I had to make my own Universal Joint to fit the Citroen BX rack. I needed to make a steering shaft and new UJ’s.
It’s all getting a little tight and I still have some bracing to add.
Because this Locost chassis is 4 wheel drive, the rack was initially mounted in front of the Sierra Cosworth differential.
The route the steering shaft made, was like a Snakes and Ladders board. Even then, the steering geometry wasn’t perfect.
Therefore, I swapped from front mounted Ford Escort MKII rack, to a rear mounted Citroen BX item. I swapped the uprights from one side to the other so that the steering arms were in the correct place.
With a rear rack it’s possible to get the shafts perfectly in line with the ends of the steering arms. The steering arm joints are also perfectly in line with the lower arm joints. This, now rare rack, was a blind purchase that turned out to be a God send. Since then, I have found an even more rare, genuine Citroen ‘new old stock’ replacement.
Reaming Sierra Upright
I used a 1.5″ per foot tapered reamer to machine the steering arms, so that the ball joints could mount to the underside of the steering arms rather that the top.
I also intend on replacing the large and baggy Citroen steering rack boots with Subaru Imprezza items so that they clear the chassis on full lock. The Subaru boots are 22mm narrower the the Citroen items, but still have about the same clearance as the Escort items. The Escort rack is a ‘2.4 quick rack’ unit, whereas the Citroen rack is noticeably slower (2.9) for the same amount of turn at the wheels. However the Citroen rack is 4.25 turns lock to lock (total) so has the ability to turn the wheels considerably more. Providing tyres clear the arches, parking will not be a problem with the Citroen rack.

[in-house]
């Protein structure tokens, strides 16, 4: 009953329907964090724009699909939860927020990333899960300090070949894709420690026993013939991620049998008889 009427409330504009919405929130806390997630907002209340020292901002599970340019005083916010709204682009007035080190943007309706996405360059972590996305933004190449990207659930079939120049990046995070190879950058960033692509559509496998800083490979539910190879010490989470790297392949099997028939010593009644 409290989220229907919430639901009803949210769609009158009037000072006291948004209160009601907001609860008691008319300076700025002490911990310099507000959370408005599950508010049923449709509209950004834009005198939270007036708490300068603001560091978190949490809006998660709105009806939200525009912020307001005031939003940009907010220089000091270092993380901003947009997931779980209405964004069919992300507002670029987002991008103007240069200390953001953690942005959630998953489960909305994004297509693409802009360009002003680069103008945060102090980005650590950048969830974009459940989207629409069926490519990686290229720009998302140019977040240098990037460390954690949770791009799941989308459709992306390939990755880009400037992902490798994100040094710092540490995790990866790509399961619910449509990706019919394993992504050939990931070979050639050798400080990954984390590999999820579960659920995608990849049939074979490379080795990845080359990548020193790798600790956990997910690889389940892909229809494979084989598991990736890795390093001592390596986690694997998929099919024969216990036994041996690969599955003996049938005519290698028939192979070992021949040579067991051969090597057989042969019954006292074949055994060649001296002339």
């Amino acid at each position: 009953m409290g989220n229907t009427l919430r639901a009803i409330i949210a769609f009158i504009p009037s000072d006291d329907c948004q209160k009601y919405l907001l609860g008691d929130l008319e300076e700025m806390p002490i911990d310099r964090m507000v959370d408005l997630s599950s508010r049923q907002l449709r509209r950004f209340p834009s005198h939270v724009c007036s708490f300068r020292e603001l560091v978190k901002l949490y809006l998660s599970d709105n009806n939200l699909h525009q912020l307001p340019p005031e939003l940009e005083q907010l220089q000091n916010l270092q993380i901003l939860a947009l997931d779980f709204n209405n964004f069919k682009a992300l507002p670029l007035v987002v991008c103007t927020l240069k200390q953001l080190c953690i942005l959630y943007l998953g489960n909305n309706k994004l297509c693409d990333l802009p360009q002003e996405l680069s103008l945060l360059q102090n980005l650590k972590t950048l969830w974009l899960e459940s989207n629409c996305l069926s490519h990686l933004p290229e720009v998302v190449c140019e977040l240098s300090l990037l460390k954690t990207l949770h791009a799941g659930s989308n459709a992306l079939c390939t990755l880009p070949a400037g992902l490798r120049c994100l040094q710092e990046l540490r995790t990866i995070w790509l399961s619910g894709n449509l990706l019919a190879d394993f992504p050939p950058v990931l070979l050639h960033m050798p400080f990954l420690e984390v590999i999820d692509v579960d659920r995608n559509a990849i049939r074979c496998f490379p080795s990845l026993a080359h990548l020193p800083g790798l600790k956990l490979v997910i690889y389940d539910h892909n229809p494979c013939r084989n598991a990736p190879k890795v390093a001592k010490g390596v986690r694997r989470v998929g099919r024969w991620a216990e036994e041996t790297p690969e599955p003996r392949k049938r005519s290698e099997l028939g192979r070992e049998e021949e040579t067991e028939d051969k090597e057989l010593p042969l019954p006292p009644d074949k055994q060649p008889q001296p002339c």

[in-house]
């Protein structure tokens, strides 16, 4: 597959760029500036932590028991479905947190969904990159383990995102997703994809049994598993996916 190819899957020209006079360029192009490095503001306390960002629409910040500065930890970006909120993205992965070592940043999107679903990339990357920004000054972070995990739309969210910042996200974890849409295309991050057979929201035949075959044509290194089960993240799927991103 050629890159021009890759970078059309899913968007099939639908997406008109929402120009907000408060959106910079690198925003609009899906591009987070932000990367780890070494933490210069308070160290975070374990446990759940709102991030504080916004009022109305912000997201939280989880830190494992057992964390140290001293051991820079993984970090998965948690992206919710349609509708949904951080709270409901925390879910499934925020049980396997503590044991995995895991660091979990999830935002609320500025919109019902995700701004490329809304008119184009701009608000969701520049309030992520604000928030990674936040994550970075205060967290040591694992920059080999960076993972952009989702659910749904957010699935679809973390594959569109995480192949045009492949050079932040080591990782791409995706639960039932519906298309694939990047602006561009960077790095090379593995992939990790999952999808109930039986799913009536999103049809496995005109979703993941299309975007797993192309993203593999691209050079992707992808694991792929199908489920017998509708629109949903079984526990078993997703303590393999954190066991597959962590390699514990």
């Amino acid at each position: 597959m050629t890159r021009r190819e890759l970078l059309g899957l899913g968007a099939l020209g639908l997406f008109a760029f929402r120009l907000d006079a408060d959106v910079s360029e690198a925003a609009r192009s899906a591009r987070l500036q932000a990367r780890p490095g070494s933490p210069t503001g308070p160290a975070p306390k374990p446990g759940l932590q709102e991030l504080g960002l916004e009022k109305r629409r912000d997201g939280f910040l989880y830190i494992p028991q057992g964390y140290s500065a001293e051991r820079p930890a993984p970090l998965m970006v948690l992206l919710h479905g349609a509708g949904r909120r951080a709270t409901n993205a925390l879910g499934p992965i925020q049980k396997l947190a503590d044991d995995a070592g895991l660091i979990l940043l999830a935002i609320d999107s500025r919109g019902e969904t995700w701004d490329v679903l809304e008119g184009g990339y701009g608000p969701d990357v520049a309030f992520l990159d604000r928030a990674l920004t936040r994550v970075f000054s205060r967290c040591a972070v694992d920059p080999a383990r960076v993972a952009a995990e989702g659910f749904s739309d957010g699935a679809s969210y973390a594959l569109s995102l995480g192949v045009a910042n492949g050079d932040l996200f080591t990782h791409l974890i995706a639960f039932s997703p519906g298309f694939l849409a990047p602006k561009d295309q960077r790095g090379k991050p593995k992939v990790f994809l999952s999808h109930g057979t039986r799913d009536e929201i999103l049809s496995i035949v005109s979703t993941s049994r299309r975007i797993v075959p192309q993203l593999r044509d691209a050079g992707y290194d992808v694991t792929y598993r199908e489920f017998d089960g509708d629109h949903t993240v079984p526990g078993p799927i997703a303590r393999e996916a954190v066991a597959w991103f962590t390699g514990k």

The only problem I had was the steering shaft extending from the Citroen rack was 18.6mm (round with a flat) and not 12mm (splined) like the Escort.
I scoured the the web with only one joint suitable for the Citroen rack and my current shaft. It was huge, ugly and designed for agricultural equipment. At over £140, I thought it was a little pricey. Therefore, I made my own from stainless.
Locost Steering Shaft and UJ’s
It’s fairly tight to the Thor oil oil pump housing; 22mm; but I don’t think there is any way the engine could move anywhere near without tearing its’ mounts.
I’ve found 6mm roll pins are much better at holding the UJ’s tight on the shafts. Previously, I tried both M6 ‘through bolts’ and shafts with flats, but each had a very small amount of twist. With 4 of these joints, this small amount added up to a noticeable wobble at the steering wheel. Not like the wobble you’d feel on a 50’s car with a steering box, but still a wobble.
Not having the ability to cut splines onto the shafts, roll pins seems to be a very good solution. I hope the IVA man agrees. Having knocked one of the roll pins out with a pin punch, large hammer and a vice I can categorically state, they aren’t going to fall out in a hurry! However, I have cut grooves into the UJ’s allowing securing circlips to fit around. This should make double sure that they will never ever budge.